Would it be better to just buy a 120 well pump than deal with converting to two phase 240 for my existing pump? I have been looking at inverters online for days, but those that claim to be 240 all have negative comments claiming they are not split phase and will not work.

    If anyone could give me a link to a 12v or 24v to 240v split phase inverter, I would really appreciate it so I can compare prices and decide if I would rather just replace the pump.

    The cost of the system isn't a big issue. I don't want grid tie because I would feel really dumb in the event of a power outage, looking at those solar panels and having no electricity....

    I'm thinking, for my small loads and the pump, a 2,500 watt system would be more than enough. Am I correct?

    Thanks for the help.
  • IPSparkyIPSparky Posts: 7Registered Users
    Re: Few Newbie Questions RE: Inverters and Well Pumps

    A little more info...wiring cost is not an issue. I'm an industrial electrician, so wiring, breakers, lugs, connectors, junction boxes and etc will not cost me anything.

    I can also keep my batteries topped off with grid power if I need to, and only rely completely on solar in the event of a power outage.

    I'm also planning to switch to deep cycle batteries in both of my trucks, so I will always have 2 backup batteries kept charged by alternators.
  • jcheiljcheil Posts: 719Solar Expert ✭✭✭
    Re: Few Newbie Questions RE: Inverters and Well Pumps

    If you only want to power certain loads with the solar, it will get rather complicated in that you would have to install a seperate breaker box and wire all those circuits into the inverter powered by the solar. If your house is already built, that could be difficult and expensive.

    I suppose you could also add a transfer switch using the grid as one of the sources and if/when your solar could not keep up with the demand, it would switch those circuits back to the grid.

    There are grid-tie systems that can have batteries also so you can have the best of both worlds (to a point) but that would all depend on how much $ you are willing to invest. Like many have said, it is about 10x the cost of grid power to make it happen with solar. If you are only worried about the occasional power outage, a small generator is going to be way cheaper in the long run.
    Off-Grid in Central Florida since 2005, Full-Time since June 2014 | 12 X Sovello 205w panels, 9 X ToPoint 220w panels, 36x ToPoint 225w panels (12,525 watts total) | Custom built single-axis ground mounts | Complete FP2 Outback System: 3 x FM80, 2 x VFX3648, X240 Transformer, FLEXnet-DC, Mate-3, Hub-10, FW500 AC/DC | 24 x Trojan L16RE-B Batteries 1110ah @ 48v | Honda EU7000is Generator and a pile of "other" Generators | Home-Made PVC solar hot water collector | Custom data logging software http://www.somewhatcrookedcamp.com/monitormate.html
  • IPSparkyIPSparky Posts: 7Registered Users
    Re: Few Newbie Questions RE: Inverters and Well Pumps

    As I mentioned, I'm an electrician so installing a separate breaker panel for the loads I want on solar will not cost me parts or labour.

    You could say I'm sort of a doomsday prepper, but not really. I just want to know that I will always have lights and water in case of emergencies.

    I need to check my static water level, but I live in Louisiana so I know it's not too deep. I may just get a pitcher pump for the water issue.
  • Blackcherry04Blackcherry04 Posts: 2,486Solar Expert ✭✭✭
    Re: Few Newbie Questions RE: Inverters and Well Pumps

    This will run your pump. Add this transformer your good to go.

    http://www.solar-electric.com/psx-240.html


    Since these Inverters have came out it's hard to beat the price, all the features and 240V split phase. $1,300. This how I would go.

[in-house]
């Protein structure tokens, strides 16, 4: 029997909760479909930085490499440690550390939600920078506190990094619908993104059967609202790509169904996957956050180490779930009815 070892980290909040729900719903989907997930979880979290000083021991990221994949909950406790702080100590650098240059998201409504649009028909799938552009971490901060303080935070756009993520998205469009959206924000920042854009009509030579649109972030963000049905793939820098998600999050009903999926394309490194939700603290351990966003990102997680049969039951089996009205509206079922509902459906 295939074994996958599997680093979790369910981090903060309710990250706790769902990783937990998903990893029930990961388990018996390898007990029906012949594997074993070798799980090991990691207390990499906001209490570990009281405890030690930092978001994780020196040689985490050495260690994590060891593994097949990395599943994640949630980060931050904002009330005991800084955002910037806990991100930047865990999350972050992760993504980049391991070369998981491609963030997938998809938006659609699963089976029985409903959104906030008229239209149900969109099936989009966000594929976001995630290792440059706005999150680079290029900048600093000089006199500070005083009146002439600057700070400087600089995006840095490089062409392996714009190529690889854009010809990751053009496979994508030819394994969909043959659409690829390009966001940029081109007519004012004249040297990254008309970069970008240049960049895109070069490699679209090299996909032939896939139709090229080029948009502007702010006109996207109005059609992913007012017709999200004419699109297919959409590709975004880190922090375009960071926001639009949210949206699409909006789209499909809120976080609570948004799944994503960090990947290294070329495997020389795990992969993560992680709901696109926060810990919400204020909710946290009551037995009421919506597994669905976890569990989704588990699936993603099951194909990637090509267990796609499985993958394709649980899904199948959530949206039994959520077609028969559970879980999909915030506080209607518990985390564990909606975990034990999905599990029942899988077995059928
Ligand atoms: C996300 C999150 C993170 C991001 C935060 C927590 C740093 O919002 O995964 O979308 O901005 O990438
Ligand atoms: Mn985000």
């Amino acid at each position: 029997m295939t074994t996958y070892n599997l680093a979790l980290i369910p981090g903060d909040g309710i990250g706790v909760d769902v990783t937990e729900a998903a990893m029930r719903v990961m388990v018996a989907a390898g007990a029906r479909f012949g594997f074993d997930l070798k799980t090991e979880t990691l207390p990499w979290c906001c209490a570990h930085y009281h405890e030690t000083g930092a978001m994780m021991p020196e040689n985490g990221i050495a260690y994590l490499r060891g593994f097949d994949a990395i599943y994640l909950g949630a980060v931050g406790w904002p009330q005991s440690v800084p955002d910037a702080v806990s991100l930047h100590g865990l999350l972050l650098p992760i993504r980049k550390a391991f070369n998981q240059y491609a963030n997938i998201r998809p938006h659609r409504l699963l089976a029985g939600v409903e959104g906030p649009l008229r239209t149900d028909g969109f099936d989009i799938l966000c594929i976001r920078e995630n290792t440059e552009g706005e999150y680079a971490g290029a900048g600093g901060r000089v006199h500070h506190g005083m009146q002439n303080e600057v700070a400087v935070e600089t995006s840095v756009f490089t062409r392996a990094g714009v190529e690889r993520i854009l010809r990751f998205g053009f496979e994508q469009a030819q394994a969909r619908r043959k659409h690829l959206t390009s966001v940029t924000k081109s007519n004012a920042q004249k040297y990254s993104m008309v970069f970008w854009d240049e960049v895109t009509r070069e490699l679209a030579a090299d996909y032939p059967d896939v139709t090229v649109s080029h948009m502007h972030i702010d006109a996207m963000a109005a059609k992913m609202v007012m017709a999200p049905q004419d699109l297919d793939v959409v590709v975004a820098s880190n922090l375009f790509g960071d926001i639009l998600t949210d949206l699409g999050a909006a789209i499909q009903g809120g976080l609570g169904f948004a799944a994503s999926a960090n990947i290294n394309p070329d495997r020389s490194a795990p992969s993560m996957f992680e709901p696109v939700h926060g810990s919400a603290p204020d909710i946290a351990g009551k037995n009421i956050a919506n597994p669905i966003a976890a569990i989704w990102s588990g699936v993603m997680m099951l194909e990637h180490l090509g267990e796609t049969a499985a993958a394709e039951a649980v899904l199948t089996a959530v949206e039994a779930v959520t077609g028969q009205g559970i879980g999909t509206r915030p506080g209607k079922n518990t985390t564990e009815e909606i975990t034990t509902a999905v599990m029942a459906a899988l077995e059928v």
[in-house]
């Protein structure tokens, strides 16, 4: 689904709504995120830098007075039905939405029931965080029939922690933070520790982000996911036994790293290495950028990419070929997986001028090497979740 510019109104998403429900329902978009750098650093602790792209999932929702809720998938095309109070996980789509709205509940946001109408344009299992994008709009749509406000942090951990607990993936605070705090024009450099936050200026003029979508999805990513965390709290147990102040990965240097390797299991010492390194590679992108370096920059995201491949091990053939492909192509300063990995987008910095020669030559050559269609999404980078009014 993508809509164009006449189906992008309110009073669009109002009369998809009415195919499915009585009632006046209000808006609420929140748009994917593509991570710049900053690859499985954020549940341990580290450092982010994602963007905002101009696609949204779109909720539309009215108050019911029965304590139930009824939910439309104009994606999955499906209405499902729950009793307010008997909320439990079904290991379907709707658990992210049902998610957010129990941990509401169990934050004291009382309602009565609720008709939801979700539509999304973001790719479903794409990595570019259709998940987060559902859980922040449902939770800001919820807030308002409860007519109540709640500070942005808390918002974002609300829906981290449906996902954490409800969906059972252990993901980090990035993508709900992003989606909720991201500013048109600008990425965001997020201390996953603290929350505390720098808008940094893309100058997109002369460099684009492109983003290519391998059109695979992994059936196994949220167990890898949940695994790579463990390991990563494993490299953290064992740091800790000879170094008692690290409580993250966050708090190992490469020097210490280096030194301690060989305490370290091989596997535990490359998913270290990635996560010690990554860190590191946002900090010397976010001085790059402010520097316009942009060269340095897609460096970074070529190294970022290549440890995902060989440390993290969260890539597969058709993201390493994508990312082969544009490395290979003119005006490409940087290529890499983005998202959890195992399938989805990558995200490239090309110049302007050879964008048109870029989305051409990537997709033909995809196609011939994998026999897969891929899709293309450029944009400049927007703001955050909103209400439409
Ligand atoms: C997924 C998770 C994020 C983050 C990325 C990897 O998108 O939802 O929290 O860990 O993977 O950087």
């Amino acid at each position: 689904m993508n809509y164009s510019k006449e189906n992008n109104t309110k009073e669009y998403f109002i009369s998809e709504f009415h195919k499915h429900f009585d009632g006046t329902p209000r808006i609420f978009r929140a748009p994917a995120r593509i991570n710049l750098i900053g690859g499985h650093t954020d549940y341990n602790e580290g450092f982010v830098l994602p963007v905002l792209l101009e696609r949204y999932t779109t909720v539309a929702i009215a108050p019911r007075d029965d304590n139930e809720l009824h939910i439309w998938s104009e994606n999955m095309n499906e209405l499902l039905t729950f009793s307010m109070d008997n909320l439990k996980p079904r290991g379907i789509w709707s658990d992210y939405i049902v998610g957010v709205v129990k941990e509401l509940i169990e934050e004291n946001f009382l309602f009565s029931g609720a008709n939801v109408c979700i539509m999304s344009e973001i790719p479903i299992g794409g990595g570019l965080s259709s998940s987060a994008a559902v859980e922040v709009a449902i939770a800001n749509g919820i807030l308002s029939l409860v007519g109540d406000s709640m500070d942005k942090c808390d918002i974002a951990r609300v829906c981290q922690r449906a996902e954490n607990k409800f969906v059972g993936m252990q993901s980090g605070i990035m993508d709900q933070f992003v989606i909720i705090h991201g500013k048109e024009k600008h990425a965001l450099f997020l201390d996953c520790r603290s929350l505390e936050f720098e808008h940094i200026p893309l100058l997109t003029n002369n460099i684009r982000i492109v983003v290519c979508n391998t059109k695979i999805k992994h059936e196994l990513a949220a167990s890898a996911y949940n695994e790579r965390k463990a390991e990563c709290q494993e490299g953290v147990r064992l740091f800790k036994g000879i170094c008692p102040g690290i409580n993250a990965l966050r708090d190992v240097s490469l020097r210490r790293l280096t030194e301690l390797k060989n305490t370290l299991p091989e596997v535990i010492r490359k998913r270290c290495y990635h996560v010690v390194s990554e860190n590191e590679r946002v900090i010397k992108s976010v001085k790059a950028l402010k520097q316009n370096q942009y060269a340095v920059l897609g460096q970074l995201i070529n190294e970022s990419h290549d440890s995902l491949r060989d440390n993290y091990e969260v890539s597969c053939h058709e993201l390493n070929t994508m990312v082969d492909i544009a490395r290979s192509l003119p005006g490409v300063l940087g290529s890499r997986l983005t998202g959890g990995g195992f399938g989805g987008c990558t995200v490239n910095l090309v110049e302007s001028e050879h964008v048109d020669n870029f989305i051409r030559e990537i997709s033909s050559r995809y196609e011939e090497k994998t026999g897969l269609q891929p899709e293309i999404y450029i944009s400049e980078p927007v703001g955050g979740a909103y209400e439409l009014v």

http://www.solar-electric.com/schneider-electric-sw-conext-inverter-2524-120.html
    .
  • IPSparkyIPSparky Posts: 7Registered Users
    Re: Few Newbie Questions RE: Inverters and Well Pumps

    Thanks for the link.

    The item description is rather lacking, so I assume this is s 120v to 240v transformer, not a 24v DC to 240v AC inverter?

    Since it specifically says transformer, I'm sure it's the former, just checking.
  • Blackcherry04Blackcherry04 Posts: 2,486Solar Expert ✭✭✭
    Re: Few Newbie Questions RE: Inverters and Well Pumps

    120 V to 240 V, I put you a new link on something might be better for you. Here is the manual for the transformer http://lib.store.yahoo.net/lib/wind-sun/PSX-240-manual.pdf



    http://www.solar-electric.com/schneider-electric-sw-conext-inverter-2524-120.html
  • IPSparkyIPSparky Posts: 7Registered Users
    Re: Few Newbie Questions RE: Inverters and Well Pumps

    Wow, you just made my day. That is a beautiful and perfectly suited piece of awesome. That inverter is exactly what I need, especially since I will be using grid power every now and then to top off my batteries if needed.

    Something like that was exactly what I was looking for. Many thanks.

    Based on the loads I mentioned, would you think that would be enough juice? I think so.
  • Blackcherry04Blackcherry04 Posts: 2,486Solar Expert ✭✭✭
    Re: Few Newbie Questions RE: Inverters and Well Pumps

    It sounded like just what you were asking for. I am switching all my old customers to the new one when they buy and need 240V. The next size up is 4000 watt, maybe more than you need, but loads can grow over time, your choice, price is not that much. Later if you want some solar, you can.
  • BB.BB. Posts: 27,689Super Moderators admin
    Re: Few Newbie Questions RE: Inverters and Well Pumps

    To use the "full" capability of a 2.5 kW inverter, you would want around a 500 AH @ 24 AH battery bank (based on flooded cell batteries).

    A 500 AH @ 24 volt battery bank, with 2 days of energy storage and 50% maximum discharge will run:
    • 500 AH * 24 volt battery * 0.85 inverter eff * 1/2 days of storage * 0.50 max discharge = 2,550 WH per day = 2.5 kWH per day

    To run from solar panels, a 500 AH battery bank should have 5% to 13% rate of charge. Or:
    • 500 AH * 29 volts charging * 1/0.77 panel+controller derating * 0.05 rate of charge = 942 Watt array minimum
    • 500 AH * 29 volts charging * 1/0.77 panel+controller derating * 0.10 rate of charge = 1,883 Watt array nominal
    • 500 AH * 29 volts charging * 1/0.77 panel+controller derating * 0.13 rate of charge = 2,448 Watt array "cost effective maximum"

    Assuming you deeply cycle and use the system every day, you should try for 10% or larger solar array... Such an array in the Dallas area of Texas, fixed, tilted to latitude ~33 degrees from horizontal, using PV Watts: